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The muscle car is an American icon. Hailing from an era of plentiful gasoline and social unrest, these loud, powerful coupes proved to be the rough and ready American answer to the more refined European sports car. During the late 1960s and early 1970s, Mustangs, Camaros, Challengers, Firebirds and dozens of other models dominated the roads with squealing tires and roaring engines. Then they dropped out of popularity almost as quickly as they rose to it. Now, despite an increasing trend of more fuel-efficient vehicles, some familiar names are back on the road. After so many years out of the spotlight, why are American muscle cars returning stronger than ever before?

Oldsmobile was the first company to pack a V8 into a coupe with the Oldsmobile 88 in 1949. The “Rocket 88” became a sensation among automotive enthusiasts, and similar designs were picked up by all of the major car companies soon after. By the 1960s, muscle cars were in full swing. The Chevrolet Impala was released in 1961, followed by the Dodge Dart, Ford Mustang, Chevrolet Camaro and Dodge Charger. In a society rocked by social upheaval but still clinging to essential optimism, these fun, flashy and most importantly fast cars were the perfect expression of the American attitude.

Then, as the wild and chaotic 1970s began, things changed. An oil crisis sent the price of gasoline skyrocketing, and suddenly the thirsty muscle cars lost their appeal. People began buying smaller, more sensible cars and manufacturers quickly shot down their muscle lines. By the time Americans had rediscovered their passion for speed, sleek sports cars such as the Chevrolet Corvette had taken over the market. Only a few models, including the Mustang, Camaro and Firebird, carried the muscle car brand during these lean years.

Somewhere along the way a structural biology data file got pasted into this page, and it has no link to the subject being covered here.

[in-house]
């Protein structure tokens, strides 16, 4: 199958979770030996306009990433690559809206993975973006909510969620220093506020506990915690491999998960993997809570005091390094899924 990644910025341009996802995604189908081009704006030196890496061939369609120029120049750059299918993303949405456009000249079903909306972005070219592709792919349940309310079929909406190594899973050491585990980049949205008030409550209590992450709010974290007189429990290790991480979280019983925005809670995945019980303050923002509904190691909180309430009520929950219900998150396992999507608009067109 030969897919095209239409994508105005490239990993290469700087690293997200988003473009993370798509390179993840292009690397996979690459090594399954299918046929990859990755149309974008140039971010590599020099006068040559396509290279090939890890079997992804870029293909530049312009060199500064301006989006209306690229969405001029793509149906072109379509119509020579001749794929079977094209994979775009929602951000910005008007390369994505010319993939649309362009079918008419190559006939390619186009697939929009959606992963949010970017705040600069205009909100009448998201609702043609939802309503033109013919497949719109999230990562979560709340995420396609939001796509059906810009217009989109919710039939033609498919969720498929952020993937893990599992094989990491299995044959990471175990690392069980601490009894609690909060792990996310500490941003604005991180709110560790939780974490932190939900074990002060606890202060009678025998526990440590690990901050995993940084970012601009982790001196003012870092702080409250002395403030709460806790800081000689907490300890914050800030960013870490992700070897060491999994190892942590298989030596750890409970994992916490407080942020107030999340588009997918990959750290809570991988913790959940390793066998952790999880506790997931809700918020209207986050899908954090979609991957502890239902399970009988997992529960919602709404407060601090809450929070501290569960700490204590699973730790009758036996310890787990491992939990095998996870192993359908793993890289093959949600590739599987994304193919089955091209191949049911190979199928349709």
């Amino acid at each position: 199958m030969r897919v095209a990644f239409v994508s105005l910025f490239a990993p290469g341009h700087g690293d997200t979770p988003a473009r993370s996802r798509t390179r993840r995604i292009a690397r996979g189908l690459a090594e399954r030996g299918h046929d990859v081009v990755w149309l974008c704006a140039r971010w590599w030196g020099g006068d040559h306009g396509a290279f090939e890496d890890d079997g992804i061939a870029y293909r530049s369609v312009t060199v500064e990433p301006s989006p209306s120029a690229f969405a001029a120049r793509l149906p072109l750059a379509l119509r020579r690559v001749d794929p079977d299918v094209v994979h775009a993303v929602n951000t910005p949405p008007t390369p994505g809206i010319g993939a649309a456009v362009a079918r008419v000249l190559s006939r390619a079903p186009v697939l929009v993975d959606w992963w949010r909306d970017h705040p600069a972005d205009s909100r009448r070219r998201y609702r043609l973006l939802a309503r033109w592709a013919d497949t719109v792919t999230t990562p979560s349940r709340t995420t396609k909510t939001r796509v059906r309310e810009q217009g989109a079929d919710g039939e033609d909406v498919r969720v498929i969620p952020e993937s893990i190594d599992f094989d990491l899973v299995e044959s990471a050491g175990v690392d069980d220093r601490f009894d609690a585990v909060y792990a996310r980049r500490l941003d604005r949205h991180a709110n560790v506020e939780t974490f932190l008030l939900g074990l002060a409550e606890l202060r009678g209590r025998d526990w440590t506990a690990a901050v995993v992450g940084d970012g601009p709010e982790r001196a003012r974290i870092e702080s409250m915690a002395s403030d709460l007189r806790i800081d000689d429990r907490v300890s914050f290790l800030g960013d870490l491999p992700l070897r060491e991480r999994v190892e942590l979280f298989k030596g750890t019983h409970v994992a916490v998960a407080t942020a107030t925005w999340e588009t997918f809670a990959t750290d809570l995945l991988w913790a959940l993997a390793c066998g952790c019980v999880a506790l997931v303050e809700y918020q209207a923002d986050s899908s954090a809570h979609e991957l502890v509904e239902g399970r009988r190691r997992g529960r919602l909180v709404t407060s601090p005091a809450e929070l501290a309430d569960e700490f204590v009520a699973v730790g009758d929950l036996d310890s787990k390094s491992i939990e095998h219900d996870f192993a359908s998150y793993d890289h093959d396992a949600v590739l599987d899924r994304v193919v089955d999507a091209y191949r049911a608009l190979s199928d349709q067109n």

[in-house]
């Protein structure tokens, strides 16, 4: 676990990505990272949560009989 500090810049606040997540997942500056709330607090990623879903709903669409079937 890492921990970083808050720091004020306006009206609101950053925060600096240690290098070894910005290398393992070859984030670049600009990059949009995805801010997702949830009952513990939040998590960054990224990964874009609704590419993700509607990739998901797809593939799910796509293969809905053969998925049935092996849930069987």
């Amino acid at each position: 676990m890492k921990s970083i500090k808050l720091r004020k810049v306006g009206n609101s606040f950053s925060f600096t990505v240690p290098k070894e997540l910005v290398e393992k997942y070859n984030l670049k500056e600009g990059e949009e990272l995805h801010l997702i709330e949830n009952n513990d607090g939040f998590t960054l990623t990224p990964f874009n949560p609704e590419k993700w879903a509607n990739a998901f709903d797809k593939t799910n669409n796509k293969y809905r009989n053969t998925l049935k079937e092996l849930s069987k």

In the 1990s, a war of increasing horsepower between the Camaro and Mustang whetted America’s appetite for the muscle car. In 2003, the Impala SS went back into production, and 2004 saw the reintroduction of the Pontiac GTO. Today, consumers are able to buy updated versions of the Marauder, Challenger and Charger as well. These new vehicles benefit from modern technology, with better handling, improved safety features and more horsepower than ever before. Although some purists criticize this more refined style, the muscle cars of today evoke the passionate spirit of their ancestors and are more than capable of injecting a little vigor into an industry long focused on the small and economical.

Bryan is a blogger for Corvette Mods, an online Corvette parts retailer.